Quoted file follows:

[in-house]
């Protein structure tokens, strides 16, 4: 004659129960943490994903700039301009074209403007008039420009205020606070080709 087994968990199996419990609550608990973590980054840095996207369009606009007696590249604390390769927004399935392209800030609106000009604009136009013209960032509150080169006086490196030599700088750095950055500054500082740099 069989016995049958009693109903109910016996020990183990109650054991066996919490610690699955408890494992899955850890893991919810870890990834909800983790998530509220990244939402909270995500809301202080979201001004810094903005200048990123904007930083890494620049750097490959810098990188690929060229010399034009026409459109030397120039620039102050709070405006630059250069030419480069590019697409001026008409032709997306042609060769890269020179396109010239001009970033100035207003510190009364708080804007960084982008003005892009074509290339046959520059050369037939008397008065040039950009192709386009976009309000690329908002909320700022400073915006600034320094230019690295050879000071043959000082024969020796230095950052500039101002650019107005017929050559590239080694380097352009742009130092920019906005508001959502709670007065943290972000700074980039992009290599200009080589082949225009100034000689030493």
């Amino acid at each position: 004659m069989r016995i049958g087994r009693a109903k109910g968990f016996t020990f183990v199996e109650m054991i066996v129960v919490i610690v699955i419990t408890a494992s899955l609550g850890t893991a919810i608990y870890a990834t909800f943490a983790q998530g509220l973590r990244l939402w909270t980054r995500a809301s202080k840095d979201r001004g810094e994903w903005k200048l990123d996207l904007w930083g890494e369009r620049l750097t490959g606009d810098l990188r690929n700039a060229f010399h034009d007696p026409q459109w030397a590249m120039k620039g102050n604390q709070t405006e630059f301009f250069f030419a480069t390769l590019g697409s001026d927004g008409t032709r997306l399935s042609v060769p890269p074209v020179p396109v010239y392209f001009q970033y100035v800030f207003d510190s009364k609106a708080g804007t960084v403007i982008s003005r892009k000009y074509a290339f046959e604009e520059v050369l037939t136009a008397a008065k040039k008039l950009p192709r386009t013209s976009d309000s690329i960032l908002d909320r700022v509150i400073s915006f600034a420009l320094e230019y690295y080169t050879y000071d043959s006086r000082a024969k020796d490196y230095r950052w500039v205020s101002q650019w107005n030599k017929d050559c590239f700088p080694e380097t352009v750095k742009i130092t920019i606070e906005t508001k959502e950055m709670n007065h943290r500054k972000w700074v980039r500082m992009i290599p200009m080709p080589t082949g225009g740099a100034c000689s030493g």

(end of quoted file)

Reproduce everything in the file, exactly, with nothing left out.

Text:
[in-house]
């Protein structure tokens, strides 16, 4: 004659129960943490994903700039301009074209403007008039420009205020606070080709 087994968990199996419990609550608990973590980054840095996207369009606009007696590249604390390769927004399935392209800030609106000009604009136009013209960032509150080169006086490196030599700088750095950055500054500082740099 069989016995049958009693109903109910016996020990183990109650054991066996919490610690699955408890494992899955850890893991919810870890990834909800983790998530509220990244939402909270995500809301202080979201001004810094903005200048990123904007930083890494620049750097490959810098990188690929060229010399034009026409459109030397120039620039102050709070405006630059250069030419480069590019697409001026008409032709997306042609060769890269020179396109010239001009970033100035207003510190009364708080804007960084982008003005892009074509290339046959520059050369037939008397008065040039950009192709386009976009309000690329908002909320700022400073915006600034320094230019690295050879000071043959000082024969020796230095950052500039101002650019107005017929050559590239080694380097352009742009130092920019906005508001959502709670007065943290972000700074980039992009290599200009080589082949225009100034000689030493």
């Amino acid at each position: 004659m069989r016995i049958g087994r009693a109903k109910g968990f016996t020990f183990v199996e109650m054991i066996v129960v919490i610690v699955i419990t408890a494992s899955l609550g850890t893991a919810i608990y870890a990834t909800f943490a983790q998530g509220l973590r990244l939402w909270t980054r995500a809301s202080k840095d979201r001004g810094e994903w903005k200048l990123d996207l904007w930083g890494e369009r620049l750097t490959g606009d810098l990188r690929n700039a060229f010399h034009d007696p026409q459109w030397a590249m120039k620039g102050n604390q709070t405006e630059f301009f250069f030419a480069t390769l590019g697409s001026d927004g008409t032709r997306l399935s042609v060769p890269p074209v020179p396109v010239y392209f001009q970033y100035v800030f207003d510190s009364k609106a708080g804007t960084v403007i982008s003005r892009k000009y074509a290339f046959e604009e520059v050369l037939t136009a008397a008065k040039k008039l950009p192709r386009t013209s976009d309000s690329i960032l908002d909320r700022v509150i400073s915006f600034a420009l320094e230019y690295y080169t050879y000071d043959s006086r000082a024969k020796d490196y230095r950052w500039v205020s101002q650019w107005n030599k017929d050559c590239f700088p080694e380097t352009v750095k742009i130092t920019i606070e906005t508001k959502e950055m709670n007065h943290r500054k972000w700074v980039r500082m992009i290599p200009m080709p080589t082949g225009g740099a100034c000689s030493g």